Exploring the political underbelly of organizational learning Learning during pay and performance management change

Exploring the political underbelly of organizational learning Learning during pay and performance... Purpose – In an effort to better understand the political dimensions of organizational learning, this paper aims to examine learning processes in an organizational context – namely renegotiation of pay and performance management arrangements – where the interests of organizational members are threatened. Design/methodology/approach – Data were derived from two longitudinal case studies based in Australian companies, where the pay and performance management system was undergoing change. Findings – Learning from the past played a significant role in renegotiations at the two case study sites, with management treading a fine line between supporting learning likely to serve the organization's commercial interests, while dampening down politically charged learning, which could undermine those same commercial interests. Indeed, the data highlight the importance of “interests”, and suggest that a great deal of so‐called “organizational” learning may be more accurately described as “shared‐interest‐group” learning. Research limitations/implications – A limit of the data reported here is that they are derived from only one employee relations' context (Australia) and two companies. Nevertheless, the findings suggest that there would be value in further investigation of organizational learning in politically charged employee relations contexts. Practical implications – More systematic attention to learning in politically charged employee relations situations, like the ones described here, could help organizations improve the ways they manage change (rather than approaching contentious change in an ad hoc way, and possibly repeating previous mistakes). Originality/value – Despite acknowledgement over more than a decade of the political dimensions of organizational learning, the focus has largely been on political concomitants of learning associated with mainstream activities. Very few empirical studies have considered organizational learning in politically charged employee relations contexts, and none in the specific context of pay and performance management. http://www.deepdyve.com/assets/images/DeepDyve-Logo-lg.png The Learning Organization Emerald Publishing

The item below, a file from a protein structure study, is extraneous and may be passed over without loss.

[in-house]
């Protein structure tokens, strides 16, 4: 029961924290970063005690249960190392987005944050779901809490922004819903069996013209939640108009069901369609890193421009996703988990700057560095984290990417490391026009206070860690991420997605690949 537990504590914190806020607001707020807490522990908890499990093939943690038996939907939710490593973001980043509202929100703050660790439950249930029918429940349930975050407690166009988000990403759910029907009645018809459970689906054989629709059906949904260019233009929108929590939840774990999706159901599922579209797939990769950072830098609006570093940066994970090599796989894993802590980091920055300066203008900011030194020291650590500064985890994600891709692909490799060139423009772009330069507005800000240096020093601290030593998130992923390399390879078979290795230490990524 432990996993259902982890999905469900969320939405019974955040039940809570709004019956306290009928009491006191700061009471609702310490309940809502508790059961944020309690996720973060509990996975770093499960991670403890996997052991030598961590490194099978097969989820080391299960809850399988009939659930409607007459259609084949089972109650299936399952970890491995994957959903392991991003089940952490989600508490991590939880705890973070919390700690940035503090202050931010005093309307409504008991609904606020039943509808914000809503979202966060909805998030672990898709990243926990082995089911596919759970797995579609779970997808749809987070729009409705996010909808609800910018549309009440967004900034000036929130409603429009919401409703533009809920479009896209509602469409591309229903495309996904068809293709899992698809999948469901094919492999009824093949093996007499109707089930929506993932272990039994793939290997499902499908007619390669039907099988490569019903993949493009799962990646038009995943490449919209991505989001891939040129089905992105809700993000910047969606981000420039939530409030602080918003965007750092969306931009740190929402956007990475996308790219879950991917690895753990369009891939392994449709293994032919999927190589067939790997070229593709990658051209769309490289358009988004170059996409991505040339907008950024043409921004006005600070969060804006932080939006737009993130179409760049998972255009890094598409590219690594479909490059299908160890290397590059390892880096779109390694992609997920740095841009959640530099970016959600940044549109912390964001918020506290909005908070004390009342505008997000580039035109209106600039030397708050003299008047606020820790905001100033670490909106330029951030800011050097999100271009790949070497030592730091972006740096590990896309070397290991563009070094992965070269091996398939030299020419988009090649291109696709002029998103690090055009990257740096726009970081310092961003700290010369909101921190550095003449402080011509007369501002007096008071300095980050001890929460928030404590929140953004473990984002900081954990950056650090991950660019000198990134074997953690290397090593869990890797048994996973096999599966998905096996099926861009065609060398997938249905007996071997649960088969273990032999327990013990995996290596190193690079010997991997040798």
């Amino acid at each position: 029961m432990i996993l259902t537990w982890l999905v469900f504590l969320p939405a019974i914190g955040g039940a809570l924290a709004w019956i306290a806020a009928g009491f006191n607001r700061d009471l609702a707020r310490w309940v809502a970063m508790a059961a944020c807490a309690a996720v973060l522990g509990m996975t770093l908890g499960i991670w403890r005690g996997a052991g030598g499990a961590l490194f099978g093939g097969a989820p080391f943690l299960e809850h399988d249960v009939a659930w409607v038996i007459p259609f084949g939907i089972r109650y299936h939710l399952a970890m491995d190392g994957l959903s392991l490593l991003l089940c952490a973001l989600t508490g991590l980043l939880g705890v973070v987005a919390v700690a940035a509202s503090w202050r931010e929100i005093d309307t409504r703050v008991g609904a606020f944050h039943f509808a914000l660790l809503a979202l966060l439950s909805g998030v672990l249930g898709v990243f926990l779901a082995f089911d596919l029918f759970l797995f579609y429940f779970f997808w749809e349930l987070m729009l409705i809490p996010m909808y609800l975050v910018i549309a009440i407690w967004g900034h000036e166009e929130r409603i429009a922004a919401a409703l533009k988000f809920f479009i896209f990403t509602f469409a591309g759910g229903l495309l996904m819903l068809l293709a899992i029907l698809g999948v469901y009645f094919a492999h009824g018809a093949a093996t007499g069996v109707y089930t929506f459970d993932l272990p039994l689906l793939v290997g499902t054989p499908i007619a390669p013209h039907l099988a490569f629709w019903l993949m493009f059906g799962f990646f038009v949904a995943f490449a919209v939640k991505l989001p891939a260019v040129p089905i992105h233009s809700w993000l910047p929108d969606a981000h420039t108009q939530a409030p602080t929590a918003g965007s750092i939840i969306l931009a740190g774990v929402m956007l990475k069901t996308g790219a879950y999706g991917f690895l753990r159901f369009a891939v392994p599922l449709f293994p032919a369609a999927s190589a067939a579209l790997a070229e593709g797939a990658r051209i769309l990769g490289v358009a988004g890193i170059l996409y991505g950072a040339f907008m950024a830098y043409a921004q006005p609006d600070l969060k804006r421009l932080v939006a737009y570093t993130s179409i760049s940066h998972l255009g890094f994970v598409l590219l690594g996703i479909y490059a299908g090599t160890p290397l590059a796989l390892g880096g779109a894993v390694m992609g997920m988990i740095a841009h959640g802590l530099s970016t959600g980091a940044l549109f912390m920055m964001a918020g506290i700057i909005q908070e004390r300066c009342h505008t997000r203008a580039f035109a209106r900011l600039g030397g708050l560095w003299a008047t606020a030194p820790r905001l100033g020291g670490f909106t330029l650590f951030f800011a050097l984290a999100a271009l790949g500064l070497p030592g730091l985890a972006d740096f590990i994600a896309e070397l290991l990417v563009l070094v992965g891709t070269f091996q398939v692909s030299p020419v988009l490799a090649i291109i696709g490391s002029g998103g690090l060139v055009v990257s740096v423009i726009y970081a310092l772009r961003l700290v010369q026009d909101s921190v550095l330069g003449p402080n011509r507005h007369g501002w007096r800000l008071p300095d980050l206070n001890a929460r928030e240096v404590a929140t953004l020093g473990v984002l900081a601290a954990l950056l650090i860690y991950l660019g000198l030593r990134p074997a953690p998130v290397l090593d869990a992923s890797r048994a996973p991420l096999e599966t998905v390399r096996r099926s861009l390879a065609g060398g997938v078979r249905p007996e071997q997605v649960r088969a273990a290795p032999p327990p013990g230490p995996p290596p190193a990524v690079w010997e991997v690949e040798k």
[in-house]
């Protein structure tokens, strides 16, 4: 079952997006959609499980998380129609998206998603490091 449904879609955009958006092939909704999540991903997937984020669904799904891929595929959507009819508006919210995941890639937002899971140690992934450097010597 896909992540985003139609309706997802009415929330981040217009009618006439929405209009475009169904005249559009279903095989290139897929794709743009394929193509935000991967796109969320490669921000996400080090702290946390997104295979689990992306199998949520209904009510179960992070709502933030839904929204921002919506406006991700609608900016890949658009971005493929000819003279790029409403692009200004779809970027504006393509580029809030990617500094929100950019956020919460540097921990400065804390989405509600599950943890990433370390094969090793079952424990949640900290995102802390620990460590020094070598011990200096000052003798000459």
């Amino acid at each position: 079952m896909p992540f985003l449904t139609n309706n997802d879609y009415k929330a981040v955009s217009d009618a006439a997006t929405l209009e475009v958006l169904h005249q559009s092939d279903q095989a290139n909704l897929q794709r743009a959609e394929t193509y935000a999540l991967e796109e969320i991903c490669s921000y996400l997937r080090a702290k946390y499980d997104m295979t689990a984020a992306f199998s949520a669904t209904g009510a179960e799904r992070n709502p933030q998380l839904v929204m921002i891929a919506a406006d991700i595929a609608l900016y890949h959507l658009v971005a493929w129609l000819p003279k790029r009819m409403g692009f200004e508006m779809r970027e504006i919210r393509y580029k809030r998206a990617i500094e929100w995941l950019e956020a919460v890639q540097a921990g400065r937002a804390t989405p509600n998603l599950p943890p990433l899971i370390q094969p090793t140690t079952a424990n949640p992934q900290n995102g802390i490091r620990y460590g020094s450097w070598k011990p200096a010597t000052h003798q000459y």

Exploring the political underbelly of organizational learning Learning during pay and performance management change

The Learning Organization, Volume 18 (4): 16 – May 24, 2011

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Publisher
Emerald Publishing
Copyright
Copyright © 2011 Emerald Group Publishing Limited. All rights reserved.
ISSN
0969-6474
DOI
10.1108/09696471111132496
Publisher site
See Article on Publisher Site

Abstract

Purpose – In an effort to better understand the political dimensions of organizational learning, this paper aims to examine learning processes in an organizational context – namely renegotiation of pay and performance management arrangements – where the interests of organizational members are threatened. Design/methodology/approach – Data were derived from two longitudinal case studies based in Australian companies, where the pay and performance management system was undergoing change. Findings – Learning from the past played a significant role in renegotiations at the two case study sites, with management treading a fine line between supporting learning likely to serve the organization's commercial interests, while dampening down politically charged learning, which could undermine those same commercial interests. Indeed, the data highlight the importance of “interests”, and suggest that a great deal of so‐called “organizational” learning may be more accurately described as “shared‐interest‐group” learning. Research limitations/implications – A limit of the data reported here is that they are derived from only one employee relations' context (Australia) and two companies. Nevertheless, the findings suggest that there would be value in further investigation of organizational learning in politically charged employee relations contexts. Practical implications – More systematic attention to learning in politically charged employee relations situations, like the ones described here, could help organizations improve the ways they manage change (rather than approaching contentious change in an ad hoc way, and possibly repeating previous mistakes). Originality/value – Despite acknowledgement over more than a decade of the political dimensions of organizational learning, the focus has largely been on political concomitants of learning associated with mainstream activities. Very few empirical studies have considered organizational learning in politically charged employee relations contexts, and none in the specific context of pay and performance management.

Journal

The Learning OrganizationEmerald Publishing

Published: May 24, 2011

Keywords: Workplace training; Performance related pay; Conflict; Performance management; Organizational politics; Australia

References

  • Politics and organizational learning
    Coopey, J.; Burgoyne, J.
  • Organizational learning: debates past, present and future
    Easterby‐Smith, M.; Crossan, M.; Nicolini, D.
  • Impediments to empowerment and learning within organizations
    Field, L.

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